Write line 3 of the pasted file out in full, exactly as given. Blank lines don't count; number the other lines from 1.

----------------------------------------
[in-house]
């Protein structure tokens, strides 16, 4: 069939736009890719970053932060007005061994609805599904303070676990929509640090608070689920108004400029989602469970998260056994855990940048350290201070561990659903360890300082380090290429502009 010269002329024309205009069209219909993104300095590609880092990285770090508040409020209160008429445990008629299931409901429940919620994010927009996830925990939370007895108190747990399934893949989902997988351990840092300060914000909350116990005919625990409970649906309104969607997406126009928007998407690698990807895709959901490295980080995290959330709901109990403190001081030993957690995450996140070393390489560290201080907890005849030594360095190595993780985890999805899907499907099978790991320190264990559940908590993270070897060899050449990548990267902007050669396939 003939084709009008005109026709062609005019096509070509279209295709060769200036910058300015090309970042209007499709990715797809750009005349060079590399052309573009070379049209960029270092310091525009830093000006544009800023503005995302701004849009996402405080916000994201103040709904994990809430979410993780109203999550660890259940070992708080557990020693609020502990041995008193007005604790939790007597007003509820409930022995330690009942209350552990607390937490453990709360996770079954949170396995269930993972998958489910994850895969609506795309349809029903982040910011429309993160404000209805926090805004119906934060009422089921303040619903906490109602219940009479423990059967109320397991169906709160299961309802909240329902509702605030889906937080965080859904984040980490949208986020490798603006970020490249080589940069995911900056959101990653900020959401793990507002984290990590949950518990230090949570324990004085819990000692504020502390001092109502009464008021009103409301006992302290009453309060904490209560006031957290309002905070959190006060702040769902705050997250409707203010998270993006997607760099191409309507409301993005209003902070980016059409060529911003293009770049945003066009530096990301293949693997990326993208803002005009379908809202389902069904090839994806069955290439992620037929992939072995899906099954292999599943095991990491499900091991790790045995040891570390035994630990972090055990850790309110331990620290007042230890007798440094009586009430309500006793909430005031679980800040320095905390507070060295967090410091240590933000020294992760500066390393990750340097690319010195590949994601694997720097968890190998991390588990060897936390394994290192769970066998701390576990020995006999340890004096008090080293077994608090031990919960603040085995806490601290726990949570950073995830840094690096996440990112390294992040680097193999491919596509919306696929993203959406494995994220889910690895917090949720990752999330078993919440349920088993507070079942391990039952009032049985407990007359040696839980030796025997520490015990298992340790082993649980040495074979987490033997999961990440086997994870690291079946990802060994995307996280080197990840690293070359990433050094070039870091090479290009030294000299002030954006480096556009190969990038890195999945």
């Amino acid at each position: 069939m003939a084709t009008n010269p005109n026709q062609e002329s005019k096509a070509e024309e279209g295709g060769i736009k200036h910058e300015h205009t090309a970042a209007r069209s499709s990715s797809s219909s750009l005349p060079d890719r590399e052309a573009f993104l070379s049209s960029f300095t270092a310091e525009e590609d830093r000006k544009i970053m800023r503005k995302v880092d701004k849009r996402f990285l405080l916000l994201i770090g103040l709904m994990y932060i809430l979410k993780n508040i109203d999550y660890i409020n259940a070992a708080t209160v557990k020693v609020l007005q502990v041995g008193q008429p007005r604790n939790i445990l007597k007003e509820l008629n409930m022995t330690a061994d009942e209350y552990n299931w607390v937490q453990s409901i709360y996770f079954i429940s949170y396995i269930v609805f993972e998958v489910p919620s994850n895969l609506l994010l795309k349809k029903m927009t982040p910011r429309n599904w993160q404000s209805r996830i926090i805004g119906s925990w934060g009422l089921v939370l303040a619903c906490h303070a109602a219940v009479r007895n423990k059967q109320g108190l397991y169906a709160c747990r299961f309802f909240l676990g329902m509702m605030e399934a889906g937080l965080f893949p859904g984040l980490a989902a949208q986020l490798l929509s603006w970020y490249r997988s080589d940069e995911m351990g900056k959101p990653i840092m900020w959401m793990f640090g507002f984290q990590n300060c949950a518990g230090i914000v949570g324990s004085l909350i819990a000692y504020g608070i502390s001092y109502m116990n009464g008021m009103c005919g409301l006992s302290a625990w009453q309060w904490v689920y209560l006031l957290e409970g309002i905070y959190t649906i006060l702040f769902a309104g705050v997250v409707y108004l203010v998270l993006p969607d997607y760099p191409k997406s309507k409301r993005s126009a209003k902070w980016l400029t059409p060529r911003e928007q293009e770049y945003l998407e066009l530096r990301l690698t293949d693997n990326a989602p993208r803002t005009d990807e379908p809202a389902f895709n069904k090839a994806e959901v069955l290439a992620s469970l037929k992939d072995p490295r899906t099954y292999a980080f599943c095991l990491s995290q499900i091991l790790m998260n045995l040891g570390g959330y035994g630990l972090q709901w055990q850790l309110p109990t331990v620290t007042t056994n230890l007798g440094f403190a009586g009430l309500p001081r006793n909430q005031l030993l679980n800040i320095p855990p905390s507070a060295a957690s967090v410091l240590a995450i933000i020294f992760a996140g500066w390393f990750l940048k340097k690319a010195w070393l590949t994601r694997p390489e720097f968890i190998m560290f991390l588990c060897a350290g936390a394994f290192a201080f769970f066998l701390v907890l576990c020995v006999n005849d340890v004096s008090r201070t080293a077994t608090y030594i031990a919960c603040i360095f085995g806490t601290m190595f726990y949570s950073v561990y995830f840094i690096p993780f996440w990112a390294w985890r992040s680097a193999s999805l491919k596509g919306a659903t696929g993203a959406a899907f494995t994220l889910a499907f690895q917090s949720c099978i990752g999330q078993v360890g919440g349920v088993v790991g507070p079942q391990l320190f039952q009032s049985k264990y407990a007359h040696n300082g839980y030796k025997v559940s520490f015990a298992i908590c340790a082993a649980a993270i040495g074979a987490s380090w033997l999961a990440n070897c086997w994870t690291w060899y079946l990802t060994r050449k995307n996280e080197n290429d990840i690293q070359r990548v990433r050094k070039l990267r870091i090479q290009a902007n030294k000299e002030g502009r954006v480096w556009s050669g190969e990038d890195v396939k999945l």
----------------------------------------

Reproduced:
């Amino acid at each position: 069939m003939a084709t009008n010269p005109n026709q062609e002329s005019k096509a070509e024309e279209g295709g060769i736009k200036h910058e300015h205009t090309a970042a209007r069209s499709s990715s797809s219909s750009l005349p060079d890719r590399e052309a573009f993104l070379s049209s960029f300095t270092a310091e525009e590609d830093r000006k544009i970053m800023r503005k995302v880092d701004k849009r996402f990285l405080l916000l994201i770090g103040l709904m994990y932060i809430l979410k993780n508040i109203d999550y660890i409020n259940a070992a708080t209160v557990k020693v609020l007005q502990v041995g008193q008429p007005r604790n939790i445990l007597k007003e509820l008629n409930m022995t330690a061994d009942e209350y552990n299931w607390v937490q453990s409901i709360y996770f079954i429940s949170y396995i269930v609805f993972e998958v489910p919620s994850n895969l609506l994010l795309k349809k029903m927009t982040p910011r429309n599904w993160q404000s209805r996830i926090i805004g119906s925990w934060g009422l089921v939370l303040a619903c906490h303070a109602a219940v009479r007895n423990k059967q109320g108190l397991y169906a709160c747990r299961f309802f909240l676990g329902m509702m605030e399934a889906g937080l965080f893949p859904g984040l980490a989902a949208q986020l490798l929509s603006w970020y490249r997988s080589d940069e995911m351990g900056k959101p990653i840092m900020w959401m793990f640090g507002f984290q990590n300060c949950a518990g230090i914000v949570g324990s004085l909350i819990a000692y504020g608070i502390s001092y109502m116990n009464g008021m009103c005919g409301l006992s302290a625990w009453q309060w904490v689920y209560l006031l957290e409970g309002i905070y959190t649906i006060l702040f769902a309104g705050v997250v409707y108004l203010v998270l993006p969607d997607y760099p191409k997406s309507k409301r993005s126009a209003k902070w980016l400029t059409p060529r911003e928007q293009e770049y945003l998407e066009l530096r990301l690698t293949d693997n990326a989602p993208r803002t005009d990807e379908p809202a389902f895709n069904k090839a994806e959901v069955l290439a992620s469970l037929k992939d072995p490295r899906t099954y292999a980080f599943c095991l990491s995290q499900i091991l790790m998260n045995l040891g570390g959330y035994g630990l972090q709901w055990q850790l309110p109990t331990v620290t007042t056994n230890l007798g440094f403190a009586g009430l309500p001081r006793n909430q005031l030993l679980n800040i320095p855990p905390s507070a060295a957690s967090v410091l240590a995450i933000i020294f992760a996140g500066w390393f990750l940048k340097k690319a010195w070393l590949t994601r694997p390489e720097f968890i190998m560290f991390l588990c060897a350290g936390a394994f290192a201080f769970f066998l701390v907890l576990c020995v006999n005849d340890v004096s008090r201070t080293a077994t608090y030594i031990a919960c603040i360095f085995g806490t601290m190595f726990y949570s950073v561990y995830f840094i690096p993780f996440w990112a390294w985890r992040s680097a193999s999805l491919k596509g919306a659903t696929g993203a959406a899907f494995t994220l889910a499907f690895q917090s949720c099978i990752g999330q078993v360890g919440g349920v088993v790991g507070p079942q391990l320190f039952q009032s049985k264990y407990a007359h040696n300082g839980y030796k025997v559940s520490f015990a298992i908590c340790a082993a649980a993270i040495g074979a987490s380090w033997l999961a990440n070897c086997w994870t690291w060899y079946l990802t060994r050449k995307n996280e080197n290429d990840i690293q070359r990548v990433r050094k070039l990267r870091i090479q290009a902007n030294k000299e002030g502009r954006v480096w556009s050669g190969e990038d890195v396939k999945l």